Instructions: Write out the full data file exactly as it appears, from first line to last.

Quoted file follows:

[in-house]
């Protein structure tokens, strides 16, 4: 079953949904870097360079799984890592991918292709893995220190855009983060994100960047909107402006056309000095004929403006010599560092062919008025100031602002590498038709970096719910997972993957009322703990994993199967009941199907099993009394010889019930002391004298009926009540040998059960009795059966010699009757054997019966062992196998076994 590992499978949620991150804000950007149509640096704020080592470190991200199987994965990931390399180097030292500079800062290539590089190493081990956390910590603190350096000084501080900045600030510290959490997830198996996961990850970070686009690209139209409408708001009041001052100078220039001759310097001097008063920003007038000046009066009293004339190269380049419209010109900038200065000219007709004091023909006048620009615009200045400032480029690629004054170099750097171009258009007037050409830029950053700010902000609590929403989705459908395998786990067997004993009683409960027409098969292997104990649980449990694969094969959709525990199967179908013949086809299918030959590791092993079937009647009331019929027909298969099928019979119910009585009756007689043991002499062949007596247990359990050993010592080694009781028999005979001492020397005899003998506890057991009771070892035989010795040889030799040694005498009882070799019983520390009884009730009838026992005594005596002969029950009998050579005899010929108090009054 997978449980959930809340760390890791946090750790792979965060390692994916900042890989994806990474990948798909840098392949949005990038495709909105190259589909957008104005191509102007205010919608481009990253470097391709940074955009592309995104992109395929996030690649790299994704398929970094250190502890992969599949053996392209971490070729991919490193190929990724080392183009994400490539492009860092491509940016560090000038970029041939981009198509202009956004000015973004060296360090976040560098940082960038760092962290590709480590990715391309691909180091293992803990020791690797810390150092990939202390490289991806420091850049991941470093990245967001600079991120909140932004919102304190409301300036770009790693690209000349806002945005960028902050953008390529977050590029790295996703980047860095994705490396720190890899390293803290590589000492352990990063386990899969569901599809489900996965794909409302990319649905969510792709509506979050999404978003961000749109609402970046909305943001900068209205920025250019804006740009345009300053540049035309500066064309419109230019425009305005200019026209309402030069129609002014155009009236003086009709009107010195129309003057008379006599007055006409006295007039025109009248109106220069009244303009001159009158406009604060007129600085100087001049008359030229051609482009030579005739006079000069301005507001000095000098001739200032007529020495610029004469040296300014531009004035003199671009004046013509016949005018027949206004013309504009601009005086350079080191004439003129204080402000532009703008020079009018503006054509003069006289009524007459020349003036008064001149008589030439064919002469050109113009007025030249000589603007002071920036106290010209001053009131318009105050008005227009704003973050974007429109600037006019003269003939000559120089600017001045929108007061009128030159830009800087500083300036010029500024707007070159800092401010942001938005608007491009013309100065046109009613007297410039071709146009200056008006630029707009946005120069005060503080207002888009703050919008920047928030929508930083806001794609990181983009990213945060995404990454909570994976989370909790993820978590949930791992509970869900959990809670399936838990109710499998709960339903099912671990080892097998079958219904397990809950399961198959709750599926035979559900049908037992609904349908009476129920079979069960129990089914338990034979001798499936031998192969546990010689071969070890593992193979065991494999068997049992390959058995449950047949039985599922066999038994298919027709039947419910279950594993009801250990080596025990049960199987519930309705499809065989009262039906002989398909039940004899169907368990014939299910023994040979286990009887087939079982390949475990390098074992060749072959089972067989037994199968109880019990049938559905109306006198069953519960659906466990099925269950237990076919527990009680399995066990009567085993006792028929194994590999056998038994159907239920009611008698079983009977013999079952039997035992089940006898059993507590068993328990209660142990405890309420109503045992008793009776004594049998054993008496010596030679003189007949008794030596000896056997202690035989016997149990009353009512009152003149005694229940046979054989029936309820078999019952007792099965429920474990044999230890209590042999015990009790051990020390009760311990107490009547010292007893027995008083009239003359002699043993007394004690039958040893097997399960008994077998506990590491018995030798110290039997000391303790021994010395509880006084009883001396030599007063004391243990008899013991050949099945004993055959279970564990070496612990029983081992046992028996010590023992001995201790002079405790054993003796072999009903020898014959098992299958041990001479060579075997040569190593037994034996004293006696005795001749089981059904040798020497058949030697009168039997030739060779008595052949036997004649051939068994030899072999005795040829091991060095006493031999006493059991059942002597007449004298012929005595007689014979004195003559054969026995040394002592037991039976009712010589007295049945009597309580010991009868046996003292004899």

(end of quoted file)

[in-house]
């Protein structure tokens, strides 16, 4: 079953949904870097360079799984890592991918292709893995220190855009983060994100960047909107402006056309000095004929403006010599560092062919008025100031602002590498038709970096719910997972993957009322703990994993199967009941199907099993009394010889019930002391004298009926009540040998059960009795059966010699009757054997019966062992196998076994 590992499978949620991150804000950007149509640096704020080592470190991200199987994965990931390399180097030292500079800062290539590089190493081990956390910590603190350096000084501080900045600030510290959490997830198996996961990850970070686009690209139209409408708001009041001052100078220039001759310097001097008063920003007038000046009066009293004339190269380049419209010109900038200065000219007709004091023909006048620009615009200045400032480029690629004054170099750097171009258009007037050409830029950053700010902000609590929403989705459908395998786990067997004993009683409960027409098969292997104990649980449990694969094969959709525990199967179908013949086809299918030959590791092993079937009647009331019929027909298969099928019979119910009585009756007689043991002499062949007596247990359990050993010592080694009781028999005979001492020397005899003998506890057991009771070892035989010795040889030799040694005498009882070799019983520390009884009730009838026992005594005596002969029950009998050579005899010929108090009054 997978449980959930809340760390890791946090750790792979965060390692994916900042890989994806990474990948798909840098392949949005990038495709909105190259589909957008104005191509102007205010919608481009990253470097391709940074955009592309995104992109395929996030690649790299994704398929970094250190502890992969599949053996392209971490070729991919490193190929990724080392183009994400490539492009860092491509940016560090000038970029041939981009198509202009956004000015973004060296360090976040560098940082960038760092962290590709480590990715391309691909180091293992803990020791690797810390150092990939202390490289991806420091850049991941470093990245967001600079991120909140932004919102304190409301300036770009790693690209000349806002945005960028902050953008390529977050590029790295996703980047860095994705490396720190890899390293803290590589000492352990990063386990899969569901599809489900996965794909409302990319649905969510792709509506979050999404978003961000749109609402970046909305943001900068209205920025250019804006740009345009300053540049035309500066064309419109230019425009305005200019026209309402030069129609002014155009009236003086009709009107010195129309003057008379006599007055006409006295007039025109009248109106220069009244303009001159009158406009604060007129600085100087001049008359030229051609482009030579005739006079000069301005507001000095000098001739200032007529020495610029004469040296300014531009004035003199671009004046013509016949005018027949206004013309504009601009005086350079080191004439003129204080402000532009703008020079009018503006054509003069006289009524007459020349003036008064001149008589030439064919002469050109113009007025030249000589603007002071920036106290010209001053009131318009105050008005227009704003973050974007429109600037006019003269003939000559120089600017001045929108007061009128030159830009800087500083300036010029500024707007070159800092401010942001938005608007491009013309100065046109009613007297410039071709146009200056008006630029707009946005120069005060503080207002888009703050919008920047928030929508930083806001794609990181983009990213945060995404990454909570994976989370909790993820978590949930791992509970869900959990809670399936838990109710499998709960339903099912671990080892097998079958219904397990809950399961198959709750599926035979559900049908037992609904349908009476129920079979069960129990089914338990034979001798499936031998192969546990010689071969070890593992193979065991494999068997049992390959058995449950047949039985599922066999038994298919027709039947419910279950594993009801250990080596025990049960199987519930309705499809065989009262039906002989398909039940004899169907368990014939299910023994040979286990009887087939079982390949475990390098074992060749072959089972067989037994199968109880019990049938559905109306006198069953519960659906466990099925269950237990076919527990009680399995066990009567085993006792028929194994590999056998038994159907239920009611008698079983009977013999079952039997035992089940006898059993507590068993328990209660142990405890309420109503045992008793009776004594049998054993008496010596030679003189007949008794030596000896056997202690035989016997149990009353009512009152003149005694229940046979054989029936309820078999019952007792099965429920474990044999230890209590042999015990009790051990020390009760311990107490009547010292007893027995008083009239003359002699043993007394004690039958040893097997399960008994077998506990590491018995030798110290039997000391303790021994010395509880006084009883001396030599007063004391243990008899013991050949099945004993055959279970564990070496612990029983081992046992028996010590023992001995201790002079405790054993003796072999009903020898014959098992299958041990001479060579075997040569190593037994034996004293006696005795001749089981059904040798020497058949030697009168039997030739060779008595052949036997004649051939068994030899072999005795040829091991060095006493031999006493059991059942002597007449004298012929005595007689014979004195003559054969026995040394002592037991039976009712010589007295049945009597309580010991009868046996003292004899």